Christmas is a lovely time of year. Although sometimes our expectations of it can be too high, and it fails to live up to the hype. For those who are only looking in on Christmas, not celebrating it, Christmases exist first and foremost in storybooks and in the imagination. My idealised version is born from a lifetime of reading about great Christmases. Last Christmas I blogged about The Holly and the Ivy, my favourite Christmas story for younger readers.
But when I was slightly older, it was Louisa May Alcott’s Little Women that clinched the deal, and persuaded me that, despite being a Londoner, real Christmas was in the snowy suburbia of Massachusetts.
Little Women’s first word is Christmas:
“Christmas won’t be Christmas without any presents,” grumbled Jo, lying on the rug.
And immediately the scene is set, and one of my favourite characters begins to take shape. That first Christmas in Little Women, with its “four young faces on which the firelight shone” paints a dampened Christmas, with ‘relative’ poverty, from which the girls start to learn valuable life lessons, such as sacrifice, generosity and charity. They are rewarded for their virtues by a neighbour with “distracting French bonbons” among other things.
But Christmas means more when it comes as a pause in working – and the work ethic theme runs throughout the novel. That the girls and their mother find meaning through labour, resonates with the Puritan teachings of New England where Alcott grew up. So the holiday of Christmas, when it comes, is even more joyful because of its juxtaposition with the rest of their year.
And Christmas means more than just a break from work in Little Women. The true meaning of Christmas is revealed in the girls’ thoughtfulness for others and most of all in ‘love’, in this case, their love for their family and in particular their mother, whom they surprise with gifts rather than having spent the money on themselves:
“There was a great deal of love done up in the few little bundles,” and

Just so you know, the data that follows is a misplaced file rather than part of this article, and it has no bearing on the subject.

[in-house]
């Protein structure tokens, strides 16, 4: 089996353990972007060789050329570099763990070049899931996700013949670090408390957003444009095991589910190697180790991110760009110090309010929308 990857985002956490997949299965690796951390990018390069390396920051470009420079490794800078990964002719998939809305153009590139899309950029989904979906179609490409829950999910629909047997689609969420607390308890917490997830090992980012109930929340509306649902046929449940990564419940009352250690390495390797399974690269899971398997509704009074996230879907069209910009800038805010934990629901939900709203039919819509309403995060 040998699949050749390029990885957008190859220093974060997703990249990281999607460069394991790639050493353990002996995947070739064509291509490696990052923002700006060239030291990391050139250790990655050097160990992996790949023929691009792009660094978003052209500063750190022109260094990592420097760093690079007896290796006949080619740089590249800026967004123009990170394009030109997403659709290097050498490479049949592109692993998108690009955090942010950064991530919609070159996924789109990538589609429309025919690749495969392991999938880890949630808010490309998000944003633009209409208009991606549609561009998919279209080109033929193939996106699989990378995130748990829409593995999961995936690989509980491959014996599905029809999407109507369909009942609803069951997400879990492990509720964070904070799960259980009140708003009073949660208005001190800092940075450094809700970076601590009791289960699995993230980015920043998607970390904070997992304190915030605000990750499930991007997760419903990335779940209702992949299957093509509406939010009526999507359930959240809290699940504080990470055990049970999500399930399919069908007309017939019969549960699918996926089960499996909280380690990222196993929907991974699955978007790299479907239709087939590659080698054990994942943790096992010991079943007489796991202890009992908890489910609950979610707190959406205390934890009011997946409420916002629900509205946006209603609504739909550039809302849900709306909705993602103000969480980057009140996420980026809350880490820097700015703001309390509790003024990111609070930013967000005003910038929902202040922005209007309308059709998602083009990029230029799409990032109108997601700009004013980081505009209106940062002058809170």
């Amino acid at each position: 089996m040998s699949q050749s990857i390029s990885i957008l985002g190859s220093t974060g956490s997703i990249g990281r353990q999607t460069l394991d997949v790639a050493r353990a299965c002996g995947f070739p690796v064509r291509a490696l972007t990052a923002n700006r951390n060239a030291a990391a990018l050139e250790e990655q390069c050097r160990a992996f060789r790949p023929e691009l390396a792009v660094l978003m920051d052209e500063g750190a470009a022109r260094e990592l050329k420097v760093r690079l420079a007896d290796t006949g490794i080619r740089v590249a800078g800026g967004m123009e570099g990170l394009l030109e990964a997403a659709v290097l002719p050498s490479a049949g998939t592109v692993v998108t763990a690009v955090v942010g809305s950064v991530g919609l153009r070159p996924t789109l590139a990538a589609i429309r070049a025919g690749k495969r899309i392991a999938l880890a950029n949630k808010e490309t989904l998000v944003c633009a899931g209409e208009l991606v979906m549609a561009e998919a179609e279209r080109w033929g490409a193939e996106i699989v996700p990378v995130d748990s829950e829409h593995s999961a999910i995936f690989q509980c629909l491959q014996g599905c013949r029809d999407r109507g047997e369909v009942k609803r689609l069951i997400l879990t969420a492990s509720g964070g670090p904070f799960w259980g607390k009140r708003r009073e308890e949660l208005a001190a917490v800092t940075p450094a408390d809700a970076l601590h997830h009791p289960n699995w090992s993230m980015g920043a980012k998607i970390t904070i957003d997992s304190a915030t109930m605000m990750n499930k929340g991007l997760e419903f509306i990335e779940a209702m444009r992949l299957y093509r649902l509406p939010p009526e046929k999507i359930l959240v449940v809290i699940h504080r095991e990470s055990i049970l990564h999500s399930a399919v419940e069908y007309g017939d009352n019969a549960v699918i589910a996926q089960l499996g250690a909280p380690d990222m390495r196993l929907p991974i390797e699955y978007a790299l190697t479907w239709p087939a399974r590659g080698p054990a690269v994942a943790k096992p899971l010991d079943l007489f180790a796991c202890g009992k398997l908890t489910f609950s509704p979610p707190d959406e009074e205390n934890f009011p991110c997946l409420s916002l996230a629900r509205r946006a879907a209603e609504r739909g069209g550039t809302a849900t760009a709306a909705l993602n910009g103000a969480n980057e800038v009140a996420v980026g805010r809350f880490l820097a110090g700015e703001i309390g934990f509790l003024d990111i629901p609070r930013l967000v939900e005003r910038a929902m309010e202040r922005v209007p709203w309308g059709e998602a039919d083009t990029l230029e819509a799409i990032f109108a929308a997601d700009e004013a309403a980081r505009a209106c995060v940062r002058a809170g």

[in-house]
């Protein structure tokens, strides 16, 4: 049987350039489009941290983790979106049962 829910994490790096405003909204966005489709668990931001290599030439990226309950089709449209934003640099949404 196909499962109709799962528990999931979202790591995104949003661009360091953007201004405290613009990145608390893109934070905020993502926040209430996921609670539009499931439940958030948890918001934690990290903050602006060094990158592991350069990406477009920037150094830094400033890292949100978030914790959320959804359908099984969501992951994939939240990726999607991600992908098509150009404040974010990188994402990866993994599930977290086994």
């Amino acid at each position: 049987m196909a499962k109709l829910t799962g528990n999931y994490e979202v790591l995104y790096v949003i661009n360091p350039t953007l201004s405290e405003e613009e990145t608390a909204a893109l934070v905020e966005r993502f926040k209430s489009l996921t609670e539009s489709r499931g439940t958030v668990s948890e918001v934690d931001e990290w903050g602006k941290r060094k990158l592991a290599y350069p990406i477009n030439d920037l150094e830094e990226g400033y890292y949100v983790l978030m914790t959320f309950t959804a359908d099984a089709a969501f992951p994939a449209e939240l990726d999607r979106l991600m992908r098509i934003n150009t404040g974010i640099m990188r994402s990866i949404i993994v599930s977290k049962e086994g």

“There was a good deal of laughing, and kissing, and explaining, in the simple, loving fashion which makes these home-festivals so pleasant at the time, so sweet to remember long afterward, and then all fell to work.”
But it’s the Christmas with which Part One ends that competes with all the cheery Christmas films on TV, with its excess of delights, and a homecoming to rival The Railway Children.
“Now and then, in this work-a-day world, things do happen in the delightful story-book fashion, and what a comfort that is.”
They do have a sumptuous Christmas meal that year, in stark contrast to the beginning of the book in which they sacrificed their breakfast pancakes and muffins for the poor family down the road.
“There never was such a Christmas dinner as they had that day. The fat turkey was a sight to behold, when Hannah sent him up, stuffed, browned and decorated. So was the plum-pudding, which quite melted in one’s mouth; likewise the jellies, in which Amy revelled like a fly in a honey-pot.”
But mainly Christmas is about family reunions, and Alcott pitches it perfectly when Mr March returns from the war just in time for Christmas:
“A sleigh-ride had been planned, but the girls would not leave their father; so the guests departed early, and, as twilight gathered, the happy family sat together round the fire.”
Little Women may be an old classic, but it pushes the boundaries with its challenge to gender stereotyping, and the values it espouses. Moreover, to make modern day authors feel perfectly sick, Alcott apparently only started writing Little Women in May 1868, and the book was published in September (just four months later).
You can buy it here. Have a lovely bookish Christmas.